The answer to that last question, at least, seems pretty obviously to be ‘no’ – especially in the case of ‘the Muslim community,’ which does not encourage leaving Islam. Some people are going to be considered to belong to some communities whether they consent or not – and they will be treated accordingly. Corporations and universities don’t operate that way. The ‘communities’ Taner has in mind are non-liberal and non-secular ones, since liberal secularism is exactly what he is departing from in this series of posts. But in that case, he is arguing that non-liberal non-secular ‘communities’ should have power over people who might very well have no desire whatsoever to belong to said ‘communities.’ This isn’t a contrived worry, either, to put it mildly – secular Muslims decidedly are subject to social pressure from ‘the Muslim community.’ If they don’t have the liberal state to turn to – they’re sunk. This ain’t no game of bridge.

Three times more than you-oo

Mar 12th, 2010 11:23 am | By

Good old Beeb – make sure not to be too polite to atheism, won’t you. Yes of course you will.

Headline: ‘Atheists meet in Melbourne to celebrate lack of faith.’ Subhead: ‘More than 2,000 atheists from around the world are gathering in Melbourne, Australia, to celebrate their lack of religious belief.’ They couldn’t be there to talk about it, to explore issues related to it, to meet people who are interested in it; no, they’re there to celebrate it, and the thing they are celebrating is a lack, which makes them doubly stupid and pathetic.

All 2,500 tickets were sold out earlier this year, but a religious gathering at the same venue in December attracted three times as many delegates.

So there! Everybody hates you, you poxy whiny lacking stupid celebrating unpopular faithless losers! Neener neener neener. The Beeb had space to mention that, but not to mention that the ‘religious gathering’ got state funding while the atheist gathering did not.

There is a determination to avoid what one session calls Atheistic Fundamentalism, says our correspondent. Participants will be urged to avoid “missionary zeal” in their determination to promote their non-religious message to the world.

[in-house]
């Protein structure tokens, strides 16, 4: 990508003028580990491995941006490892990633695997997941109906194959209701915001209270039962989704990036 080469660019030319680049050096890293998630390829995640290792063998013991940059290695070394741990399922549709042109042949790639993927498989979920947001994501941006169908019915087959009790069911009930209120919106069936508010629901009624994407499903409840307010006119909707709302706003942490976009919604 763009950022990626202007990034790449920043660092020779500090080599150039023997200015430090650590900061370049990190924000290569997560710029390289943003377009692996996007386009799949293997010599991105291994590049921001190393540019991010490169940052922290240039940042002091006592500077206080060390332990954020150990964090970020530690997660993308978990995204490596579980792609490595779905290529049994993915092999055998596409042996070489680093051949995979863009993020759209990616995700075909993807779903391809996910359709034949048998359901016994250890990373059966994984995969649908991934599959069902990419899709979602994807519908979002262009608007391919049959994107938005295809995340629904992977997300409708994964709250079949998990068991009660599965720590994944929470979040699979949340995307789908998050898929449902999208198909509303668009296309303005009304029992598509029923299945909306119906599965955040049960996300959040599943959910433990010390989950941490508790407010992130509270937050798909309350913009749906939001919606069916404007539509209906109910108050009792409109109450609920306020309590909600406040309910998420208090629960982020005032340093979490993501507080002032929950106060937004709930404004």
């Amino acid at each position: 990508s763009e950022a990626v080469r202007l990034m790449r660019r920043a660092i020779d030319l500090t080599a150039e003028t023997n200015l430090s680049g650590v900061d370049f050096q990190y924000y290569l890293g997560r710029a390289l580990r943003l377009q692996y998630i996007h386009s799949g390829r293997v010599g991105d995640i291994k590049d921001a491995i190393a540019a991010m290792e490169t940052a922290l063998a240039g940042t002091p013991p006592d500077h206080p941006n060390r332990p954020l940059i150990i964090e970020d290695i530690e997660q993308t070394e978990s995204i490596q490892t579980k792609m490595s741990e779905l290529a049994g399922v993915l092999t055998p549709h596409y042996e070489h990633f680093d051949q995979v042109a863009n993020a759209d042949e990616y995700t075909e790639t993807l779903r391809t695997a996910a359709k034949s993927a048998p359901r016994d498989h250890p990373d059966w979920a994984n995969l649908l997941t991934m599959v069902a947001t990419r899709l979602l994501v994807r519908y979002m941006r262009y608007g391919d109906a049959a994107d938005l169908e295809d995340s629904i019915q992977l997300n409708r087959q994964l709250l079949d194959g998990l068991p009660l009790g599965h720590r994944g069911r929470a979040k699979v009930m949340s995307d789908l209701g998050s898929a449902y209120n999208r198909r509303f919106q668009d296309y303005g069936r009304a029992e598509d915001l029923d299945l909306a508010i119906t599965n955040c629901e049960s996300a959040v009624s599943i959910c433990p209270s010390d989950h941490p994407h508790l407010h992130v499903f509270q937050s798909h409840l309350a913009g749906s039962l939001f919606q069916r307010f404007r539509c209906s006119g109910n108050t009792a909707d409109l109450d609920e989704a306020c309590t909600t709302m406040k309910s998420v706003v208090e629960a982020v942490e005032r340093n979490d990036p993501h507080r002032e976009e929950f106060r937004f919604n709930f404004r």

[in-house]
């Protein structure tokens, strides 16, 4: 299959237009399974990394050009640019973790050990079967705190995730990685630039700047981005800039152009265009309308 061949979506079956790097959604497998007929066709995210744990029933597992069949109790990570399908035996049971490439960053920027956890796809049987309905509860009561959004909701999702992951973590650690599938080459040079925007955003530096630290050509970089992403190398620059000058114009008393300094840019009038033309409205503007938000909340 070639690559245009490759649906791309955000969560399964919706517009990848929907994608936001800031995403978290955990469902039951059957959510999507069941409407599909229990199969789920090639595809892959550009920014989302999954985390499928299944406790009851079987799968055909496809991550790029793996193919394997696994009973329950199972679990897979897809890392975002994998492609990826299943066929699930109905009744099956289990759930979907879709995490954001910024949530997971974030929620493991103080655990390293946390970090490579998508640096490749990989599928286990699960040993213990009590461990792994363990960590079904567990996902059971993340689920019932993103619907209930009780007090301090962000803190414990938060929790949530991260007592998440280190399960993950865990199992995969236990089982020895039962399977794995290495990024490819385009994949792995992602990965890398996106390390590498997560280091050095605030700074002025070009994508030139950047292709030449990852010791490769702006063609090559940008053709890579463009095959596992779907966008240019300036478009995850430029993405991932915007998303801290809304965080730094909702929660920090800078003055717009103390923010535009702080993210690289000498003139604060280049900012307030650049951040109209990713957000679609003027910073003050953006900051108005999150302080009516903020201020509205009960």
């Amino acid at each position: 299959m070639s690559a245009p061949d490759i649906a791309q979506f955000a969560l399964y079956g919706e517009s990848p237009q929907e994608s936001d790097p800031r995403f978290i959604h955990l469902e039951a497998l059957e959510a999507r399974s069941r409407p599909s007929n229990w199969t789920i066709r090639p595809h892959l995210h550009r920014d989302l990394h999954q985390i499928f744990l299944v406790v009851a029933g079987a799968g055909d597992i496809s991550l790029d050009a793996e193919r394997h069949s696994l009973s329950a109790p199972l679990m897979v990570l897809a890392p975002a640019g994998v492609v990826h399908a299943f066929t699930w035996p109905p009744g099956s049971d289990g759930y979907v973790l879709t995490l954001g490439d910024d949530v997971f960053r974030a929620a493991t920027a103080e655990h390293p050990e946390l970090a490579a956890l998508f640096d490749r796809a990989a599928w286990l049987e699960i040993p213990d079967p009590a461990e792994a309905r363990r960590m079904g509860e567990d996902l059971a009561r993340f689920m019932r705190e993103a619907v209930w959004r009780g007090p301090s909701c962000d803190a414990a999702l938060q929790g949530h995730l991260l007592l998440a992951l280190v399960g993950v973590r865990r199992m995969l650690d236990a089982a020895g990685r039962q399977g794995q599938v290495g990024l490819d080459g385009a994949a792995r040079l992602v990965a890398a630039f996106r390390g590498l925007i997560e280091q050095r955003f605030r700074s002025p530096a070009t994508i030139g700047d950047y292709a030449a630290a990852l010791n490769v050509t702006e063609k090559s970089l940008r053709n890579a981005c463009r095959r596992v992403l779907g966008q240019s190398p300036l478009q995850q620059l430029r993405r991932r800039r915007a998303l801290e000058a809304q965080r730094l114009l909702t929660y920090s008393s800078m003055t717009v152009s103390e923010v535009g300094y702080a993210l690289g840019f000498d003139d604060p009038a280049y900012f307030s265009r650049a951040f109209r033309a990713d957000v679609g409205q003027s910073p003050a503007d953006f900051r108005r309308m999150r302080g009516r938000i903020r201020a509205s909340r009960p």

Same old atheism, the Beeb says with a sneer. Only people who don’t ‘lack faith’ are allowed to show missionary zeal, one gathers.

No more than elements of ‘bourgeois’ ideology

Mar 11th, 2010 5:39 pm | By

And also – Danny Postel on the role the Iranian Left played in its own immolation:

An account of this self-defeat can be found in Maziar Behrooz’s book, Rebels with a Cause: The Failure of the Left in Iran, a salutary and, indeed, definitive reconsideration of the history of the pre-revolutionary Iranian Left.

As Maziar explains, the Iranian Left, or at least certain key fractions of it, helped fashion the noose the Islamists ultimately hung them with. According to Behrooz, the Khomeinites were able to do this in large part because the Tudeh party, the Fadaiyan Majority, and many other Iranian Marxist parties, whatever their differences with the Islamists, shared with them a profound hostility toward liberalism. Like [Ruhollah al-Musavi] Khomeini’s followers, dominant trends on the Iranian Left viewed democratic rights, civil liberties, and women’s rights as no more than elements of what they described interchangeably as “western,” “colonial,” or “bourgeois” ideology.

Oh did they – well how familiar, and how reckless, and how insane. Do democratic rights, civil liberties, and women’s rights seem like no more than elements of “western,” “colonial,” or “bourgeois” ideology now? There’s nothing like seeing democratic rights, civil liberties, and women’s rights yanked violently away to make one realize what nice things they are to have. Of course the first two, at least, weren’t abundant under the shah, but that’s a different story.